Skype has made a lot of progress in bringing VoIP to the general public and is very quickly becoming to VoIP as Hoover is to vacuum cleaners. However, much like the PC, it can still be a little too confusing for the average punter. The PC may be incredibly powerful and capable of anything your mind can fathom, but single or limited function devices are still incredibly popular because of their simple and reliable nature. Despite my affinity for the Linux console, even I’m a little guilty of the sin of simplicity.
When it comes to a mobile phone, I want something simple and reliable with a long battery life – yet instead I have phones thrown at me with Bluetooth, Cameras, 3D games and instant messaging. Although I’m using a Sony Ericsson k800i, I don’t use the phone any differently from the Phillips Savvy I was using five years ago.
Generally speaking, people don’t particularly want to know what VoIP is, or even Skype – they hear cheap or free phone calls and that’s all they want to know. But having to plug in a headset, or even having to have your computer turned on can be a pain, and not to mention costly. With the extra hassle, they would sooner pay the higher rates.
Asus is probably best known for its range of motherboards, but also produces notebooks, graphics cards, coolers, cases and pretty much everything else under the sun. You guessed it, it now makes a Skype handset.
Here you can see the AiGuru S1 sitting in its dock. A transformer is supplied with a mini-USB connection. To charge, this can be either plugged in to the phone itself, or in to the dock. When the phone is placed on the dock, two spring loaded pins contact with the phone to charge it. The battery is Lithium-ion and will provide 25 hours of standby time and 2.5 hours of talk time. If you ran out of battery mid-conversation, you can always plug in the charger and carry on talking.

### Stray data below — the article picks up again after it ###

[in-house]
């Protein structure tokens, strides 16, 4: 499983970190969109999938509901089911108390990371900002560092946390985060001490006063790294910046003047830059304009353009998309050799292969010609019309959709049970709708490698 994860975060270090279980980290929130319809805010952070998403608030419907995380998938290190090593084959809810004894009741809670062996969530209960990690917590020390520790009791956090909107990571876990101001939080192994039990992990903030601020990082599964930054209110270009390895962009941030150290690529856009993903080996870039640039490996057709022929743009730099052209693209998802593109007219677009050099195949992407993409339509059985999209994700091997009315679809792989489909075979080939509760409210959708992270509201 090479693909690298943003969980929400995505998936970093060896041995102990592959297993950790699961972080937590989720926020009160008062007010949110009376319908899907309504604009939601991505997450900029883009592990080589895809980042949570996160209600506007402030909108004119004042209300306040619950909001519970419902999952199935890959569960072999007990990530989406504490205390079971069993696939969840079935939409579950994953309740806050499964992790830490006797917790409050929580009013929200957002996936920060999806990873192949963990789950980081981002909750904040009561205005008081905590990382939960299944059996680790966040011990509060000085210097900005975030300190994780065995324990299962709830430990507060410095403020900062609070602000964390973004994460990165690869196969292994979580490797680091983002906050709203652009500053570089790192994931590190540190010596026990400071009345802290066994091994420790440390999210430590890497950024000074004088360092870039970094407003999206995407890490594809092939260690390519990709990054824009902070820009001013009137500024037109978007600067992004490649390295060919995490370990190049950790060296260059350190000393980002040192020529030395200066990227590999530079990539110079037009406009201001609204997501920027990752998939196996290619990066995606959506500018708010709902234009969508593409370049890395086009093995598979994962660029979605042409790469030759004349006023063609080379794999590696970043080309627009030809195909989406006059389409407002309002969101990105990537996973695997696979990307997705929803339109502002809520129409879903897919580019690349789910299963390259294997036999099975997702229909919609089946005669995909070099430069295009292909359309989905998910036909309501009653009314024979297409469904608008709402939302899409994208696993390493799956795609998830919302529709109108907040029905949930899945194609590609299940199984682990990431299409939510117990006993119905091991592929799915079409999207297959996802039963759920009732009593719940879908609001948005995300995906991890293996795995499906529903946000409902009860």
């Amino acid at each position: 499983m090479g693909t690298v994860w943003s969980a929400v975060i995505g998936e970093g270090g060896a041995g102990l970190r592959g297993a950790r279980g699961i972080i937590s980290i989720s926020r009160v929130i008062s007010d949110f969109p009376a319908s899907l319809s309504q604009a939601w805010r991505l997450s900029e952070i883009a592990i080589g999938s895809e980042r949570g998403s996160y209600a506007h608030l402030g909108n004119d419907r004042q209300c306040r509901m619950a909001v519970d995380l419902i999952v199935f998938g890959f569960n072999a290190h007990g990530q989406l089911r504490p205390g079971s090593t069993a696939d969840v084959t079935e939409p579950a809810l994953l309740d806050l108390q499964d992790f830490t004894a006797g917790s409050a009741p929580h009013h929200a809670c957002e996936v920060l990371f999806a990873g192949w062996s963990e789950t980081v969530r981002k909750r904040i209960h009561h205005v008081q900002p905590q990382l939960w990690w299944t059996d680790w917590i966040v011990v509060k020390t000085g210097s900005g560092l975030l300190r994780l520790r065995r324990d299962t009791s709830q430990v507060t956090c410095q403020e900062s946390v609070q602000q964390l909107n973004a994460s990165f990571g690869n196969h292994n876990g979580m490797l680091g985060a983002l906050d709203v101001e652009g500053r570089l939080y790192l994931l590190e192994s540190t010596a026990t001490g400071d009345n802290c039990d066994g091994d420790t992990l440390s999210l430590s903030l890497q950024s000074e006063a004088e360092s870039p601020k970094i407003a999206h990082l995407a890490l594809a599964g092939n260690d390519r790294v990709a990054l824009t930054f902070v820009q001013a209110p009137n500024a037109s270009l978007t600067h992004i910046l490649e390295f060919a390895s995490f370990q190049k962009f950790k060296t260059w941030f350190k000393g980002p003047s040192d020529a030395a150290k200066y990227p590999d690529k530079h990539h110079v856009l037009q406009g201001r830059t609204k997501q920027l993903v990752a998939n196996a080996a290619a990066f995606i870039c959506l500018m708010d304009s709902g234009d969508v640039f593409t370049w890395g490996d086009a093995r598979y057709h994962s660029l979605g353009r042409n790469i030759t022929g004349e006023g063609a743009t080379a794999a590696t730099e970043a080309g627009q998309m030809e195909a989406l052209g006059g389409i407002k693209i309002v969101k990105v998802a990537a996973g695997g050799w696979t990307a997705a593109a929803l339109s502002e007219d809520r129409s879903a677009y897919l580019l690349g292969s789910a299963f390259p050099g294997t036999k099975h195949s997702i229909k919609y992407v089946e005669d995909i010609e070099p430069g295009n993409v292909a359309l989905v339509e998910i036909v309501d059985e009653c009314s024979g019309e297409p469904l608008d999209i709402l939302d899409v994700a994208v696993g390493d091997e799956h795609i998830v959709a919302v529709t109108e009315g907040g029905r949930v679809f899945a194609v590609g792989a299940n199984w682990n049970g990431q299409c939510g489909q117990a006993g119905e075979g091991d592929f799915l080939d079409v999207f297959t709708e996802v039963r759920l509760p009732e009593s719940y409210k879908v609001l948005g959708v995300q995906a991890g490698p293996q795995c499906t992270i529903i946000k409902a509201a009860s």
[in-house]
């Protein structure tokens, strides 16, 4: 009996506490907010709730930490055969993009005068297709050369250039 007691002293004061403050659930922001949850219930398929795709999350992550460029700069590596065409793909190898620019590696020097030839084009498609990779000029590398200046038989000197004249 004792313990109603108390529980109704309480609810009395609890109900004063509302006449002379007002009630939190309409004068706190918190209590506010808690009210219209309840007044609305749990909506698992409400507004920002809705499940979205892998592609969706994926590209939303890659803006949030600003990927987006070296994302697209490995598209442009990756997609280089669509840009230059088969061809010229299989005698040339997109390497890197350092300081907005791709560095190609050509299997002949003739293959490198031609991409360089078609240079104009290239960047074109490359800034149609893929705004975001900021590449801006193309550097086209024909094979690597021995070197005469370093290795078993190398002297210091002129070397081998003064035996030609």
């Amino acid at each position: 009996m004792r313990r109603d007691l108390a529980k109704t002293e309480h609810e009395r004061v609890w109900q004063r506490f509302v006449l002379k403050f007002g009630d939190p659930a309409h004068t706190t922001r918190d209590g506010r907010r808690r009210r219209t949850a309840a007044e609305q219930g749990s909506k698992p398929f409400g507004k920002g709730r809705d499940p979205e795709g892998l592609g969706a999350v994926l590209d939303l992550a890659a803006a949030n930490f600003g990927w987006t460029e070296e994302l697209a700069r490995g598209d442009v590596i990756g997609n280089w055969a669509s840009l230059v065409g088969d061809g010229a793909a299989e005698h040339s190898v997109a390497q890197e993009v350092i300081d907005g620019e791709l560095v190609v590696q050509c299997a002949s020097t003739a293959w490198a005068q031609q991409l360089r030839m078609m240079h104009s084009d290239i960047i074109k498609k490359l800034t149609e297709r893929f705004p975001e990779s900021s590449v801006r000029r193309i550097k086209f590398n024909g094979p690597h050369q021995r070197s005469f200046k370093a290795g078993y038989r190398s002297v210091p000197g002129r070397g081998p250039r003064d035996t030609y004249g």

The phone itself looks like a rather old mobile phone, but it’s hardly unattractive. The screen has a bright blue backlight and has a resolution of 128×64 pixels. That’s fine for displaying the essentials, and it does so quickly. There is nothing more annoying than an interface which is slow to react!
What really excited me about this product is that it connects using 802.11b/g wireless. This excitement was however, short lived. In a perfect world, this device would be able to connect to any pre-existing wireless infrastructure and bypass the need for a computer entirely. However, in this case, a USB wireless adapter is included with customised software that needs installing on the machine.
The dongle itself is nothing fancy, although it does come with a flexible USB extension lead that allows you to position the device around 360 degrees, for the best possible reception.
Once the software is installed, the phone must be plugged in using the supplied USB cable. The software then gives the wireless details to the phone, so that it can always connect.
The software on the PC then interacts with Skype and relays information to the phone. From the phone you can select one of your contacts and start a call, or just dial in a phone number.
Asus has also built in a voice mail and answer machine system which is accessible from the phone.